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The essay will begin by looking at what normality and social construction is and how it works. To explain social construction I am using the specific topic of disabled children. I will look at some theoretical perspectives

Extracts from this essay...

Introduction

HOW CONVINCING DO YOU FIND THE ARGUMENT THAT NORMALITY IS SOCIALLY CONSTRUCTED. DISCUSS IN RELATION TO ONE OR MORE AREAS WITH WHICH YOU ARE FAMILIAR. I am convinced about the argument that Normality is socially constructed. This essay will look at how Normality is socially constructed in relation to disability and how it can impact on their life chances and choices in later life. The essay will begin by looking at what normality and social construction is and how it works. To explain social construction I am using the specific topic of disabled children. I will look at some theoretical perspectives on how social construction works, Mead and Cooley and their labelling theory, labelling theorists and their theory of the self-fulfilling prophecy, I have explored the medical and social models of disability. Through out this essay I will include different published writings these will include media newspapers, an academic journal and various Internet sources, and look at how the media plays such a large part in how we are socially constructed. We can begin this essay by thinking about what is 'normal' we can argue that our concept of Normality is gotten through the media, and that all children at birth are labelled and the society is the perpetuating force behind the list of all ism's (such as sexism, racism) of all people who do not fit into the mainstreams of ideas of 'normal' but that is an essay in itself. The notion of Normality is crucial in this area of disability, since those powerful, dominant groups have social constructed it. Society has constructed norms and how disability has been portrayed as a deviation from such a norm.

Middle

Me is the person society sees you as. Mead sees that we internalise who we are and what we should do through the response of others to our actions. We interpret responses from others using our social knowledge of meanings. Mead also felt the self develops through learning and socialisation. Labelling theorists came up with the term self-fulfilling prophecy to describe what happens to labelled individuals. Being labelled as something outside society's norms damages a person's social identity and self-image and a labelled individual may begin to act out their label. This can have devastating effects on a disabled child for example, if a child with learning difficulties is branded as temperamental and hard to control and begins to self prophesise then imagine what could occur in the classroom. As children begin to encounter difficulties in schools they are usually referred to experts who are asked to identify the child's difficulty. Often the response is to give the child's difficulty a label. This label increases the child's chances of being referred to a special education class. Today only if a child has been statemented can or will the funds be found to provide the necessary help. If a child has for example a disability such as dyslexia then they will require some one to one help and possibly would benefit from adaptations and aids in making their educational milestones possible. The new disability bill in Wales and England Jan 2000 have made the following provisions for education of disabled people in education from nursery through to higher education. It will become unlawful to treat a child less favorably on grounds of their disability, fail to take steps to change policy, practice or procedures which place a disabled child at a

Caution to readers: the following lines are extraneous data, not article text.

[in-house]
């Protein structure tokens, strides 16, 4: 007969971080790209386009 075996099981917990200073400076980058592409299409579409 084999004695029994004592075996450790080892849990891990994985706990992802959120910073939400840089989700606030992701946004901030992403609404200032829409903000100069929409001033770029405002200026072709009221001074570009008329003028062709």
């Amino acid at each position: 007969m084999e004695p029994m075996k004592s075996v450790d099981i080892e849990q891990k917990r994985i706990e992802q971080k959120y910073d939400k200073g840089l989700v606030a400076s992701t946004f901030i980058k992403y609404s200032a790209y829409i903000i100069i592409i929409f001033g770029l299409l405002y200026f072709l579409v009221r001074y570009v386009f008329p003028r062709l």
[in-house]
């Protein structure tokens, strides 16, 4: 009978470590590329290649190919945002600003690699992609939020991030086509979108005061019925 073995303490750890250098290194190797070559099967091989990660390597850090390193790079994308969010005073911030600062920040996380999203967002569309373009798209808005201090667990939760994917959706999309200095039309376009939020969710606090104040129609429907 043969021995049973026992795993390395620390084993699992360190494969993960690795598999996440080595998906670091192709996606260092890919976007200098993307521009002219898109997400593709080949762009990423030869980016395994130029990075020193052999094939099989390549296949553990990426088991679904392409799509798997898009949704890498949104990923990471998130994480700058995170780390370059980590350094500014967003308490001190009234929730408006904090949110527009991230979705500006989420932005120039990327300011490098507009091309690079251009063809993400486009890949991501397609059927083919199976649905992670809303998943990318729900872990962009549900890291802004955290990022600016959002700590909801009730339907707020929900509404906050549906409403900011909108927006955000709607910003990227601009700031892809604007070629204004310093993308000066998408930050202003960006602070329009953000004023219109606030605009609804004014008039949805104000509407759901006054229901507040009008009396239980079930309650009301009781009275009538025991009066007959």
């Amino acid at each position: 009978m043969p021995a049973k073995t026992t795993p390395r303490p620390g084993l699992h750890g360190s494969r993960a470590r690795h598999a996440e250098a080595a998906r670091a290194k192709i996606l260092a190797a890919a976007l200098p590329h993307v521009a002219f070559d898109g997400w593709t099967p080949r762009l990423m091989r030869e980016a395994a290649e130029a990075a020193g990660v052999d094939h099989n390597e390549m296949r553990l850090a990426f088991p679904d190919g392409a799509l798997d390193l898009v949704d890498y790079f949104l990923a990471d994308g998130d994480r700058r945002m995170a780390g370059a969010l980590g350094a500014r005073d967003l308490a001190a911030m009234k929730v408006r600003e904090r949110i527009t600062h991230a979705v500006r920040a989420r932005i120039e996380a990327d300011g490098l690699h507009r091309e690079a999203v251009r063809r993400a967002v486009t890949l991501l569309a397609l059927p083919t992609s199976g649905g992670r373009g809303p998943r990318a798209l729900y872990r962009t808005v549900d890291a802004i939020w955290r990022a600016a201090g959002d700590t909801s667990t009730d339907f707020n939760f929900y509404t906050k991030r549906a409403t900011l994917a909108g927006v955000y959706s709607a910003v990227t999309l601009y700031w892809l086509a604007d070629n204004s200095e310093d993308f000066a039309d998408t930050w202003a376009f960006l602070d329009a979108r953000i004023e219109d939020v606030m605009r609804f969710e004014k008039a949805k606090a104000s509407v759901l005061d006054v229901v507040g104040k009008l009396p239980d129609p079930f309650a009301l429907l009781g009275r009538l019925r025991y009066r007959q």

Conclusion

This is because if the majority of adults who are able bodied and of an average learning capacity, are socially constructed to think that beauty as the media portray it, and intelligence as something that can be measured simply by using an IQ test, don't see and interact with disabled people on a normal daily basis then how can disabled children ever be socially constructed in any other way than they are today. If the new disability provisions are properly funded there should be no reason why disabled children of tomorrow cannot be fully integrated into not what are mainstream schools but just schools that provide an education regardless of differences. The disabled people's movement believes the 'cure' to the problem of disability depend on the restructuring of society. Unlike medically based 'cures', which focus on the individual and their impairment, this is an achievable goal and to the benefit of everyone. 'Social model', suggests those disabled people's personal and collective disadvantage is due to a complex form of institutional discrimination. Social workers activities should be directed at enabling and empowering individuals and groups to overcome the disabling effects of such barriers. In order to overcome this disabling effect of disadvantage and discrimination, support should be offered in a way that allows people to exercise choice and control, by encouraging self- determination, enabling people to become as independent as possible, taking part in mainstream community life rather than being consign to segregated settings (Oliver, 1991). Therefore, to challenge discrimination against disabled people, we must begin in our schools. Our fight for the inclusion of all children, however 'severely' disabled, in one, mainstream, education system, will not make sense unless the difference between the 'social' and the 'medical' or individual model of disability is understood.

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